On his second post-project release, Alan Parsons hands over writing duties to longtime Project guitarist Ian Bairnson, who pens or co-pens all but one track on the album. Bairnson was supposedly “spurred on following the ‘friendly fire’ death of [his] cousin in Iraq” (Thelen). The album’s “concept deals with the fascination of flight and the yearning people have to become one with the sky” (DeGagne). Unlike most Project albums, a quick perusal of the song titles makes the theme obvious. When you listen to the music, you also hear a “light, breezy feel that carries each song, simulating an effortless flight through the clouds” (DeGagne).
However, “as beautiful and imagery-filled as this idea is, its potential never…get[s] off the ground. Most of the songs…lack the intensity…necessary to establish any concern for the main idea. Instead, they consist of metaphorical lyrics that go off on strange tangents, misconstrued and long-drawn-out stanzas that seem empty, and a slight pretentiousness…usually absent from this band's material (DeGagne). Basically, the album’s ”sound is smooth and gentle but has difficulty in holding interest” (DeGagne). After listening to the album you may find yourself easing back in your chair and letting out a relaxed sigh, but nothing will leave you tapping your fingers on the arm of the chair.
As always, Parsons maintains “complete mastery of the recording studio” (Thelen), and now that he is with a smaller label, Parsons has more control over the work.
”From the opening notes of Blue Blue Sky, man looks up and dreams of being able to break the bonds with earth” (Thelen).
As the track segues into Too Close to the Sun, a jet roars across your speakers. The sound is so realistic that at high volumes, you'll swear it's flying right over the room (Marshall). ”Parsons captures all the power of the jet's flyby and sonic boom. The…myth of Icarus is put to music…featuring a powerful lead vocal from Neil Lockwood” (Thelen).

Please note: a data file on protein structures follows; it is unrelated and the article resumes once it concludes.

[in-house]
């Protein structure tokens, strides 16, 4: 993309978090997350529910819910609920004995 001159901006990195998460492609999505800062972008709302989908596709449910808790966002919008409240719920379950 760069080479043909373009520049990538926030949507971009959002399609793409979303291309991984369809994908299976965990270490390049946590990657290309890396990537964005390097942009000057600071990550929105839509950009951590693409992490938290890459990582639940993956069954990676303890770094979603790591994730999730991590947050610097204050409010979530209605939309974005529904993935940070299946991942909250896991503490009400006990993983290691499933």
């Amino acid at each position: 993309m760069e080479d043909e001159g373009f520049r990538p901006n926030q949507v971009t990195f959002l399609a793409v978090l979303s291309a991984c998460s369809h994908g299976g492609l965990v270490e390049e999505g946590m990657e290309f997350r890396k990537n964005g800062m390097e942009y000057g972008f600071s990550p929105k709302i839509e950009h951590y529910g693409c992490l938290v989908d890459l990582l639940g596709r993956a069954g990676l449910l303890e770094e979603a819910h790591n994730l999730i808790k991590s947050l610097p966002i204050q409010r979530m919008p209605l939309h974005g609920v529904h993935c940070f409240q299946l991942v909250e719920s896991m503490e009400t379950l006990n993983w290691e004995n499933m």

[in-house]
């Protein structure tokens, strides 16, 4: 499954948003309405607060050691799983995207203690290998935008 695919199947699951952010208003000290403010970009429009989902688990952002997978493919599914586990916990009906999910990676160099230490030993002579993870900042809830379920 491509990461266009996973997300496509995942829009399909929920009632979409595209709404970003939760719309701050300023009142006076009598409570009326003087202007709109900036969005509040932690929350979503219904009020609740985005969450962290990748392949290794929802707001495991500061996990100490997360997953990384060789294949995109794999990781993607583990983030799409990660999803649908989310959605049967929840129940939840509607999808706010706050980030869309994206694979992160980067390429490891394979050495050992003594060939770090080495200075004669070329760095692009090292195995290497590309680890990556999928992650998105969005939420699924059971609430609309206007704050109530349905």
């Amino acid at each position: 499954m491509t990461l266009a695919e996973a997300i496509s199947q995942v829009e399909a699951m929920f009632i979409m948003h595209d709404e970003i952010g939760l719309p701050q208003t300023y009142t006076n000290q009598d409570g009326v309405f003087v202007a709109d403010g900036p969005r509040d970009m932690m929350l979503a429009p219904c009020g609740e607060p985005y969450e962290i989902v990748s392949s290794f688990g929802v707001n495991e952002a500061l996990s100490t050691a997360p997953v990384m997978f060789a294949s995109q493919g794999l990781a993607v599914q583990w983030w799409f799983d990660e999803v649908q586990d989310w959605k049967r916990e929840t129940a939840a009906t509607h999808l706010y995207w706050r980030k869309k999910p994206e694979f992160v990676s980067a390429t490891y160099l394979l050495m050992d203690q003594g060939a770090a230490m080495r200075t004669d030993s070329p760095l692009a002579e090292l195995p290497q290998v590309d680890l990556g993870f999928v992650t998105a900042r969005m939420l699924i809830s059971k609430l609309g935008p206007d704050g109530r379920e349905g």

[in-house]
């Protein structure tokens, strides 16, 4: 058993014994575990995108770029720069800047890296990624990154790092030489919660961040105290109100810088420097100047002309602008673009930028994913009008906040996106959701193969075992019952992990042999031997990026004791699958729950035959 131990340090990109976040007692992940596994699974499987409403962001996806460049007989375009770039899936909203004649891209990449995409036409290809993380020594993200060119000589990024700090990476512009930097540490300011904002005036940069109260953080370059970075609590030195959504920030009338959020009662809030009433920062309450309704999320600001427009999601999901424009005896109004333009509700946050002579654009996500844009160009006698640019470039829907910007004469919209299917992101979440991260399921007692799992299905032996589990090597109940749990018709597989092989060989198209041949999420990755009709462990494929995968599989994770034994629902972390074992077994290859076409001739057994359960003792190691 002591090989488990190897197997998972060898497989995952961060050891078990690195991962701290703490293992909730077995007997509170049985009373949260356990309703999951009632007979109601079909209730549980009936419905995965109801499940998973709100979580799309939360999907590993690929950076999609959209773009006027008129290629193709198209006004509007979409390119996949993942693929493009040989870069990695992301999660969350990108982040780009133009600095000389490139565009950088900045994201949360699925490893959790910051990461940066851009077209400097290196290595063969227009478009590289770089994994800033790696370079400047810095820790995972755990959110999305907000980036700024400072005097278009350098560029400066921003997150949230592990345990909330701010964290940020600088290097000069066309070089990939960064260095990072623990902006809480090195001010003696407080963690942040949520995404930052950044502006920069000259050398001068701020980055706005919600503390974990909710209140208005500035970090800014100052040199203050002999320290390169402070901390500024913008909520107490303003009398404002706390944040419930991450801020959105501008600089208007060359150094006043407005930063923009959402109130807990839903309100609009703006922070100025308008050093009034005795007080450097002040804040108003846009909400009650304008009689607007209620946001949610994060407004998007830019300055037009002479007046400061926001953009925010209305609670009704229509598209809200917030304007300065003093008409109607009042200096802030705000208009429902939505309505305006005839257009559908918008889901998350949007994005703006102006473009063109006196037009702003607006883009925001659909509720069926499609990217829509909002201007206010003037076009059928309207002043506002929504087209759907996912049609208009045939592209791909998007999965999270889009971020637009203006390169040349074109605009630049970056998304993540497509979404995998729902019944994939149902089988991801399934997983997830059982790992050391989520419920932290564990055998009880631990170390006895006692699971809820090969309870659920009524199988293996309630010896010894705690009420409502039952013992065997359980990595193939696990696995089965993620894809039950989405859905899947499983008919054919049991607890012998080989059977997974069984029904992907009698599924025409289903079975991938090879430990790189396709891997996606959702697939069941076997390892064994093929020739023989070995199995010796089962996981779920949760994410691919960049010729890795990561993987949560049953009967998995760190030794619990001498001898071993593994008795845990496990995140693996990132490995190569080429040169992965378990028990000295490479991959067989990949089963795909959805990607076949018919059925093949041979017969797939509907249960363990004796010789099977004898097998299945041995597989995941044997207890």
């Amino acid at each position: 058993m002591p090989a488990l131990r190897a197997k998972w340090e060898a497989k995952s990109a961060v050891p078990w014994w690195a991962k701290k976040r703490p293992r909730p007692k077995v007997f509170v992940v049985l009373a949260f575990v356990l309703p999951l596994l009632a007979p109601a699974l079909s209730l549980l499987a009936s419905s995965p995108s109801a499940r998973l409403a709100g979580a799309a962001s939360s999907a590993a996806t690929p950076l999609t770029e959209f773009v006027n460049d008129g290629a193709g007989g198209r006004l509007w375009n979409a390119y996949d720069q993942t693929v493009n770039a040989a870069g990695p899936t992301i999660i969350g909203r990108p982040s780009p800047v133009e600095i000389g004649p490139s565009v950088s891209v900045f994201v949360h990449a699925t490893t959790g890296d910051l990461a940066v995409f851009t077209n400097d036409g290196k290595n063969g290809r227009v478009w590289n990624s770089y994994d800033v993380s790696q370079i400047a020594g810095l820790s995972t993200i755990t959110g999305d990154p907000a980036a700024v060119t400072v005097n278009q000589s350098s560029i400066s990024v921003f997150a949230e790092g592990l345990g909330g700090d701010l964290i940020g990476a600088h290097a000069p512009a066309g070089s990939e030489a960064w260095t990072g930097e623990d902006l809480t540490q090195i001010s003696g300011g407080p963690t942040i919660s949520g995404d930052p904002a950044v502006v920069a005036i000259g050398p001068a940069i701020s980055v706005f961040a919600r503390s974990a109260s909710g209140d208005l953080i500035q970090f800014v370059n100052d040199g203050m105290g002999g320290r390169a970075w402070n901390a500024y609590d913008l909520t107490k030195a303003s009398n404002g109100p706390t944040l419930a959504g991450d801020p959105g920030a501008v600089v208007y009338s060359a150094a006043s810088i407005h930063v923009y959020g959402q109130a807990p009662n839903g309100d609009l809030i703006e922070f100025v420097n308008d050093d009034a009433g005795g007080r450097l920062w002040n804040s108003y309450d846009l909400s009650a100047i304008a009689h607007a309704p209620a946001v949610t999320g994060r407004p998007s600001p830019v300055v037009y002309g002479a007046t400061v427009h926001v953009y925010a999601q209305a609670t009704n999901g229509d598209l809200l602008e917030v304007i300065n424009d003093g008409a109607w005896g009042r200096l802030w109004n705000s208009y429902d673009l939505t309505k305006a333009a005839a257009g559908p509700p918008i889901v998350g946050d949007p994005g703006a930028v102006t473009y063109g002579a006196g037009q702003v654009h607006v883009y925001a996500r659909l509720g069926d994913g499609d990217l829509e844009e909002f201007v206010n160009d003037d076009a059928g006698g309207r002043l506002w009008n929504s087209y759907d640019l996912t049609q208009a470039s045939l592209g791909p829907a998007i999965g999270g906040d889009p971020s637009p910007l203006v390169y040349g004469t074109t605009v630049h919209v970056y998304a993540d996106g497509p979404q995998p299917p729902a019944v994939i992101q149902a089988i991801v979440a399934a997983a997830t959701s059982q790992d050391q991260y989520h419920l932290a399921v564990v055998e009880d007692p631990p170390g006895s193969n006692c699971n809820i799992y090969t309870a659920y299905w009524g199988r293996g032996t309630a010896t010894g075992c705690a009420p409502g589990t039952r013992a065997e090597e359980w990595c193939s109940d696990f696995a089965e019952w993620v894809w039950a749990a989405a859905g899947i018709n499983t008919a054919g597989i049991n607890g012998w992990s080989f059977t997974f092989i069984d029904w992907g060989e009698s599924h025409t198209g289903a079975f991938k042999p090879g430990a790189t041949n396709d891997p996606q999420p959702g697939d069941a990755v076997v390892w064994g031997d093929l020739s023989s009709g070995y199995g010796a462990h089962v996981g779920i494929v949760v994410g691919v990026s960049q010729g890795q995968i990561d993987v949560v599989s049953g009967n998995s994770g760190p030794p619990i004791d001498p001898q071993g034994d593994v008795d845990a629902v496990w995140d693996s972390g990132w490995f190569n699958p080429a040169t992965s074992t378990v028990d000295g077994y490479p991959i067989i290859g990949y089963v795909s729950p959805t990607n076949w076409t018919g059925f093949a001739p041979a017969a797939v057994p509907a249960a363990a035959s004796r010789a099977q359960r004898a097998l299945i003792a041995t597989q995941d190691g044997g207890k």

”From the development of balloons which are, for the most part, out of human control (Blown by the Wind) to dealing with people's fear of flying (Can't Look Down), Parsons and crew choose not to dwell on a history of aviation…but rather focus on the poetry of developments and modern-day situations” (Thelen).
”Interspersed is Cloudbreak, one of two instrumentals…and proof positive that Parsons and crew have lost nothing over the course of 20 years of creating music” (Thelen). It "is superb, and ranks up with the best” (Marshall) of Parsons’ instrumentals.
The highlight…is Brother Up in Heaven, Bairnson's tribute to his cousin. Unlike some of the other songs, the theme here is less on flight and more on dealing with the loss of a loved one and the process of grieving. Sample lyric: "I still see his shadow / His laugh lingers on / When I dream, we're all back together / When I wake, he's gone" (Thelen).
"Fall Free is one of the CD's better cuts, and it lightens the mood a bit after ‘Brother Up in Heaven’" (Marshall).
”Now that humans have made it into the realm of soaring with the birds, Parsons looks at the natural progression of our thinking - thinking which led us into space. The instrumental Apollo "features excerpts from a speech by John F. Kennedy and is almost techno at times. The crunching power chords toward the end of the song bear a strong resemblance to ‘Where's the Walrus?’ from the [1986 Project album] Stereotomy” (Marshall). ”Both instrumentals…are appealing, and capture the essence of the album more so than any of the vocally inhabited songs” (DeGagne).
’Apollo’ “serves as a mood-setting piece that brings things up to speed, leading the way to So Far Away, another track that speaks of the dangers one faces when they defy gravity. Christopher Cross takes over the role of lead…and voices it perfectly (with all due respect to Britons, I don't think anyone but an American could have sang a lyric about the Challenger disaster” (Thelen).
This song and ‘Too Close to the Sun’ “are the album's finer points, but even these songs fall short of the domineering style that once surrounded the Alan Parsons Project” (DeGagne). ”Most of the songs contain well-established harmonies and a fair amount of guitar and keyboard mingling, but it's the lack of depth and assertiveness that holds this album back” (DeGagne).
”But while boundaries continue to be broken and experiments in flight occasionally still fail, man still finds himself dreaming about the next levels of flight, bringing the listener to One Day to Fly. Not surprisingly, the song captures the dream that…we all wish we could fly without the man-made gadgets and high-technology” (Thelen).
The album closes with a reprise of the opening song. “The way the album returns to Blue Blue Sky, featuring some beautiful guitar work from Bairnson, is a very smart move” (Thelen).
In the end, “Parsons probably isn't going to win over any new fans with this one, but anyone who has liked them in the past will probably enjoy On Air (Marshall). “This disc takes a few listens to really appreciate, but that's usually the sign of a good CD” (Marshall).